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With BlackRock's Reach Set to Expand, CEO Defends Money Manager's Stability

Laurence Fink, CEO of BlackRock, left, and Robert Diamond, president of Barclays, held a joint interview in New York. BlackRock will be the world's largest money manager after its planned acquisition of Barclays's investment arm.
Laurence Fink, CEO of BlackRock, left, and Robert Diamond, president of Barclays, held a joint interview in New York. BlackRock will be the world's largest money manager after its planned acquisition of Barclays's investment arm. (By Andrew Harrer -- Bloomberg News)

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By Tomoeh Murakami Tse
Washington Post Staff Writer
Wednesday, June 17, 2009

NEW YORK, June 16 -- The acquisition of Barclays Global Investors by BlackRock, which has emerged from the financial crisis as a powerhouse and adviser to the U.S. government, creates a giant overseeing $2.7 trillion in assets, making it by far the largest money manager in the world.

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To grasp the size of that purchasing power, consider: The Federal Reserve, in its unprecedented effort to rehabilitate the economy, has expanded its balance sheet by $1.2 trillion. The federal government's 2010 budget is $3.6 trillion. The gross domestic product for the United States, the world's largest economy, was $11.7 trillion last year.

At a time when "too-big-to-fail" institutions such as AIG and Citigroup have been injected with billions in taxpayer funds, some analysts are raising questions about the scale of the BlackRock enterprise and its ties to the federal government. President Obama is set to propose Wednesday a plan to tighten financial regulation, but largely absent from the debate about regulatory reform has been the role of asset managers, which oversee about $21 trillion of assets globally for institutional investors such as pension funds, hedge funds and university endowments.

In an interview Tuesday, BlackRock's chairman and chief executive Larry Fink, who started the firm 21 years ago in a modest New York office, said "$2.7 trillion may sound like a lot of money, but the reality is, most of the added money from BGI is in stock and bond index funds." He disputed the notion that BlackRock could pose a risk to the financial system and the larger economy.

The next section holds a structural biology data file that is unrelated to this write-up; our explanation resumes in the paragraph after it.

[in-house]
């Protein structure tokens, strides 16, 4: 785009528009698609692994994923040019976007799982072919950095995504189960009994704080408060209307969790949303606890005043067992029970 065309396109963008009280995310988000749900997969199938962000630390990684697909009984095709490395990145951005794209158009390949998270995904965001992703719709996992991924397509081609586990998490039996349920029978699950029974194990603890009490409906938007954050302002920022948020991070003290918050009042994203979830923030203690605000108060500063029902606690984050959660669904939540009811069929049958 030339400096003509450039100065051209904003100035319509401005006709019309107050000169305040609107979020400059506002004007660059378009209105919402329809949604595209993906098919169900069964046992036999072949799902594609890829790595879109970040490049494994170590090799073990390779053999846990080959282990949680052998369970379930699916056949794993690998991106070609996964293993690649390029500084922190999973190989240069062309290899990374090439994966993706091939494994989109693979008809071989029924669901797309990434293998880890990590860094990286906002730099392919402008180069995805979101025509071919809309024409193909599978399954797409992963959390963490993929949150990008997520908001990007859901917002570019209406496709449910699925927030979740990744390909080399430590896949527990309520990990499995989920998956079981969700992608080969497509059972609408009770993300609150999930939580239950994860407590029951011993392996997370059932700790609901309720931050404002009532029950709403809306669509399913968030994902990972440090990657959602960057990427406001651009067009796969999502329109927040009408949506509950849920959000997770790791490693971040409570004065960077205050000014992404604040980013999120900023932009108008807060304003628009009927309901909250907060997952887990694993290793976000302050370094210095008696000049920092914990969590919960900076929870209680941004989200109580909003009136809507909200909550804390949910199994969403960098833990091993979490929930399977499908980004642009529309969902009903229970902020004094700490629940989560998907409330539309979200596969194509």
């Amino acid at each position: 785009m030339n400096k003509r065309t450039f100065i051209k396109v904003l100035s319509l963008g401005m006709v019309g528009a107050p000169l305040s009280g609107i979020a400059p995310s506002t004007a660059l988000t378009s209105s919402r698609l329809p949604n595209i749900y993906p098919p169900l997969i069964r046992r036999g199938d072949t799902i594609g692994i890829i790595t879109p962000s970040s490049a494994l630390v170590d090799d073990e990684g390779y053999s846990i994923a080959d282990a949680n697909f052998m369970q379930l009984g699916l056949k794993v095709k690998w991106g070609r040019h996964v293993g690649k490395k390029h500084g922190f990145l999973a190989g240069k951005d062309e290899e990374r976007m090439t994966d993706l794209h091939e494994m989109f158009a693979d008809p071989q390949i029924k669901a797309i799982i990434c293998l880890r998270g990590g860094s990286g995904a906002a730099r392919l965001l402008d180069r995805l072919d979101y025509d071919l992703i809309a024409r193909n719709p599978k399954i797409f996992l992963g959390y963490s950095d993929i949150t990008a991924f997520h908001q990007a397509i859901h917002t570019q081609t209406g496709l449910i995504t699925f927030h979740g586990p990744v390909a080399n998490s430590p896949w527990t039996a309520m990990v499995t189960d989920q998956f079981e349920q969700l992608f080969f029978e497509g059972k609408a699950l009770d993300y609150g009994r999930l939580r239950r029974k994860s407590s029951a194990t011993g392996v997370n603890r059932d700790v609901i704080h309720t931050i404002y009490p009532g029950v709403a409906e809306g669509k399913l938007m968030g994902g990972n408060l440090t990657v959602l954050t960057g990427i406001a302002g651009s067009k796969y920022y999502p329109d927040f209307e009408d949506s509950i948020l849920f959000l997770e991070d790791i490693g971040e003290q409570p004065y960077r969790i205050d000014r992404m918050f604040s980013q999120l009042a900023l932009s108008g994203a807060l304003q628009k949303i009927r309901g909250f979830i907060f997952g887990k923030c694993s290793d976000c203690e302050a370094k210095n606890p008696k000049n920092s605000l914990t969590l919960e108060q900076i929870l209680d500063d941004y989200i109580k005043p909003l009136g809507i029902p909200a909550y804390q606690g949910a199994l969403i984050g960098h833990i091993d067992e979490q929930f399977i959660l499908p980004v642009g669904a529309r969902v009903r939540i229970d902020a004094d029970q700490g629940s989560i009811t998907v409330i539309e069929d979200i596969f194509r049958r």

For one, he said, "100 percent" of BlackRock's business is managing assets for clients as a fiduciary responsibility, not trading for its bottom line. BlackRock also uses minimal leverage -- $20 billion, or less than 1 percent, of its $2.7 trillion in assets is bought with money lent to clients, Fink said. The use of leverage, or debt, in the pursuit of higher profits amplified losses for financial institutions, including firms that no longer exist such as Bear Stearns.

"There's more systemic risk in a hedge fund that has $10 billion in assets that's leveraged 40 to 1 than a BlackRock," he said, adding that every entity with more than $1 billion in assets should be regulated regardless of whether it is public or private.

"For every dollar of equity BlackRock has, we have a dollar of assets. That is why it's not a too-big-to-fail issue," Fink said. "What has happened over the past five years, in terms of the tremendous leveraging of certain financial institutions, does not apply to BlackRock. You can't compare the two."

Responding to concerns that have been raised by some members of Congress about BlackRock's role in helping the federal government evaluate and manage the rescues of troubled financial institutions, Fink said there was a fire wall between investment management and the part of his firm that performs risk analysis, called BlackRock Solutions.

"It so happened that because of the financial crisis, many institutions, public and private, are utilizing that service," Fink said. That business now analyzes risk for $7 trillion of assets and clients include sovereign wealth funds and other governments, he said.

Indeed, BlackRock and other asset managers are "not as risky" as a dealer who writes billions of dollars worth of credit-default swaps and whose collapse could spark a chain reaction of failures, said John Coffee, a law professor at Columbia University.

But, he added, "If you were giving common advice to $3 trillion worth of funds, you are going to be having an impact that could increase systemic risk. There can be systemic risk if one person or entity is able to make a bet-the-farm-investment decision based on poor investment analysis for an extraordinary large amount of capital."


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